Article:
I start my master's year project in mid November this year and am currently applying to graduate school, most of whose deadlines are 1st of December. I was wondering if it was acceptable to ask my master's year supervisor for a letter of recommendation despite not having actually started in the lab yet? For more context, we have interacted twice in person and over video and have been communicating over email. But as a research lab degree I was wondering if it would be too soon to ask my supervisor for a letter, but at the same time wouldn't it appear odd that I haven't submitted a letter from my supervisor for my graduate school applications, especially considering my masters field is very closely linked to what I wish to pursue in graduate school. Also, when would be the best time to ask - once I start in the lab mid Nov for a 1st Dec deadline or just before starting, giving them a bit more time?

EDIT: I'm doing a Master's in the UK and applying to US graduate schools

  • Given it is UK, a "master's project" is basically an essay on some papers/topic from the literature, or is it original research?
    – user151413
    Commented Aug 29, 2020 at 16:06
  • Hi, no, my master's project is not a "taught" masters as you suggest, it is actually a part of an integrated master programme where we spend approximately 5 months in the lab and write that up as a dissertation for defense along side a review article. My research project is original research and not an "assigned" project per say
    – PC123
    Commented Aug 29, 2020 at 16:08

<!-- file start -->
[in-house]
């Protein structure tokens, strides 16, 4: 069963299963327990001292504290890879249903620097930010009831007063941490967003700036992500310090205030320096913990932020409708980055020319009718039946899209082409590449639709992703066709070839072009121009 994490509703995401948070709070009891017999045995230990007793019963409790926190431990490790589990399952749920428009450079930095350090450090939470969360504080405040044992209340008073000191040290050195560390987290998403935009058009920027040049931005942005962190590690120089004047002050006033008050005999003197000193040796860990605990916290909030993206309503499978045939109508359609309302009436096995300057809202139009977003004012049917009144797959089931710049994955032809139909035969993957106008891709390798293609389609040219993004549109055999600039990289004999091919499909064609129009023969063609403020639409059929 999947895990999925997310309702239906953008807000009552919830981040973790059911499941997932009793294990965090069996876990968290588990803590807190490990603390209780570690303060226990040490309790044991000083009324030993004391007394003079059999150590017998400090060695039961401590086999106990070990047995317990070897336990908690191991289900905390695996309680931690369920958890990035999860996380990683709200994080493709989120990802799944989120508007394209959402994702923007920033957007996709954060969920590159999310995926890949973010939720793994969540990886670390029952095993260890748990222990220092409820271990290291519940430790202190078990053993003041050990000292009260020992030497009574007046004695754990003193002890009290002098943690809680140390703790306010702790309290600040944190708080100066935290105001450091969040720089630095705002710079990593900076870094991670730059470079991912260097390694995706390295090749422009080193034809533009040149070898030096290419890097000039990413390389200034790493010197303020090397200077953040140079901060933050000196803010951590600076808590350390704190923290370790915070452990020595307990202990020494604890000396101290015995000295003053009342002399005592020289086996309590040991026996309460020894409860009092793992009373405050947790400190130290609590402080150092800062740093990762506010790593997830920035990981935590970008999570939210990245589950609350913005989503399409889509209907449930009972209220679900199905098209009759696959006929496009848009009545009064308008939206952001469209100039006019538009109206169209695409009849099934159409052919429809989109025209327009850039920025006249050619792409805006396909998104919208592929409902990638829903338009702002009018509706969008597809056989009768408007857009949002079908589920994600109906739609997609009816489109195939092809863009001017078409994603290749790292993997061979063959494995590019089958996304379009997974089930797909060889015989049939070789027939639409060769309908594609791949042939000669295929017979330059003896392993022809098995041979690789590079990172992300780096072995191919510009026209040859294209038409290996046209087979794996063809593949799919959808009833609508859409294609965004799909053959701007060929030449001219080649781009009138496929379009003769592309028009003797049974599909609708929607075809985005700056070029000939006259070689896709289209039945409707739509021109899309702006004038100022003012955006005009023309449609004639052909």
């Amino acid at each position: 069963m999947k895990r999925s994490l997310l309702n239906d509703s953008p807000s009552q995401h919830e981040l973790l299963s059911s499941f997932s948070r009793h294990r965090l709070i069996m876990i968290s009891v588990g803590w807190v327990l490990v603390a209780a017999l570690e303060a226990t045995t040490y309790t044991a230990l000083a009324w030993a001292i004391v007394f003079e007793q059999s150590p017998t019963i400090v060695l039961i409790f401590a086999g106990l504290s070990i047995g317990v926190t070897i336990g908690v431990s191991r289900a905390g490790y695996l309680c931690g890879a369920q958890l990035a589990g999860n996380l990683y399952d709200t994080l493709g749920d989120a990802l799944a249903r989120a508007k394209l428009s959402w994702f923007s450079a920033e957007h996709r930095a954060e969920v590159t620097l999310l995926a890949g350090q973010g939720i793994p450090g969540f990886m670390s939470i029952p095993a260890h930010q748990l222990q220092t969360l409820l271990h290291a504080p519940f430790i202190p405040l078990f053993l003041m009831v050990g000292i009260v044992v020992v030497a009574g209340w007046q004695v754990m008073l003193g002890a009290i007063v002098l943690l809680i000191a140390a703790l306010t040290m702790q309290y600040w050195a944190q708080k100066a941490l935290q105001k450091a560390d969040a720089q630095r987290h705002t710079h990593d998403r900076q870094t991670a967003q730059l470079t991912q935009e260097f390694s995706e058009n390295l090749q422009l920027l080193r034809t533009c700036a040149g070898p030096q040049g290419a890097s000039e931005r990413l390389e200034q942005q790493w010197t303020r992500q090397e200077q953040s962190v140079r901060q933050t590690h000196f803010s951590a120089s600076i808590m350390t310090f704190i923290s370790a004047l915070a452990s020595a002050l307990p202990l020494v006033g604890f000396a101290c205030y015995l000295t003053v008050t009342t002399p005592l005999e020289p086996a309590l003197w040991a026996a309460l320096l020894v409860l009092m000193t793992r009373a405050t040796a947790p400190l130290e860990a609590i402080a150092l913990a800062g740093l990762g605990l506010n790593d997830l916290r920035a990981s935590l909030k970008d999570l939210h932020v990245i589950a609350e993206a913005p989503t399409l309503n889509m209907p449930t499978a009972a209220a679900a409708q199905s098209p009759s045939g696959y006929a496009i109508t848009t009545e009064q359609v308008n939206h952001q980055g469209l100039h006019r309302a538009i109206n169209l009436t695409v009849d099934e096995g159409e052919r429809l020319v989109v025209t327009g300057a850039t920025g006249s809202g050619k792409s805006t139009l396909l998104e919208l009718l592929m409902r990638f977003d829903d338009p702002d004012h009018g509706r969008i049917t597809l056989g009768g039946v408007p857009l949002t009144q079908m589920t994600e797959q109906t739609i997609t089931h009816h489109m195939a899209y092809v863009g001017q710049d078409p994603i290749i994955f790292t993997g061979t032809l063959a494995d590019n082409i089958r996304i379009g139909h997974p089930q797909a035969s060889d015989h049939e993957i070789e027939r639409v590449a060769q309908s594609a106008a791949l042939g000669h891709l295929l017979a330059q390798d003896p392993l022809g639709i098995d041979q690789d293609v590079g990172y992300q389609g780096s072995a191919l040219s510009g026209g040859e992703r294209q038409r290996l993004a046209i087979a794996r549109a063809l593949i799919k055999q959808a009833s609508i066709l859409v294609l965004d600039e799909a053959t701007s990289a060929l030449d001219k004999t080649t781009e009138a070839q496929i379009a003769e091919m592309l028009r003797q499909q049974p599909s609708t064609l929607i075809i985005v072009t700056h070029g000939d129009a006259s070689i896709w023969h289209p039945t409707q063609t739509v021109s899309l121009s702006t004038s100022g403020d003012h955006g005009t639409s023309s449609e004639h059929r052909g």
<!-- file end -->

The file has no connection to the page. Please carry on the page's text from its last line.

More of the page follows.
• 1
    I'm just asking because from the point of view of a LOR, it makes a difference whether it is an essay or you did real research ... though I guess US schools care less, since you anyway don't start with the research part of the PhD right away.
    – user151413
    Commented Aug 29, 2020 at 17:00

1 Answer 1


I would ask them now if they could imagine writing a letter, either now (outlining the reasons why they took you as a student), or close to Dec 1st. But I would phrase it in a way where it is clear that you don't expect them to do it, since they don't know you well yet. This way, your prospective supervisor can choose whatever they prefer - either they are happy to do it, or they will tell you that they can't judge you sufficiently well and that you should ask someone else (this is what I would do).

What I wouldn't do is to wait until close to the deadline and ask them then - first, if they say so you have to find someone else within a very short time (and most people don't like this, understandably), and second, this might come across as some kind of blackmailing ("I need your letter, since now it is to late to get someone else's").

In any case, good luck with your application.

(P.S.: As always, adding context about the country/region in which you are doing your master and in which you are applying can help you to get more tailored answers.)

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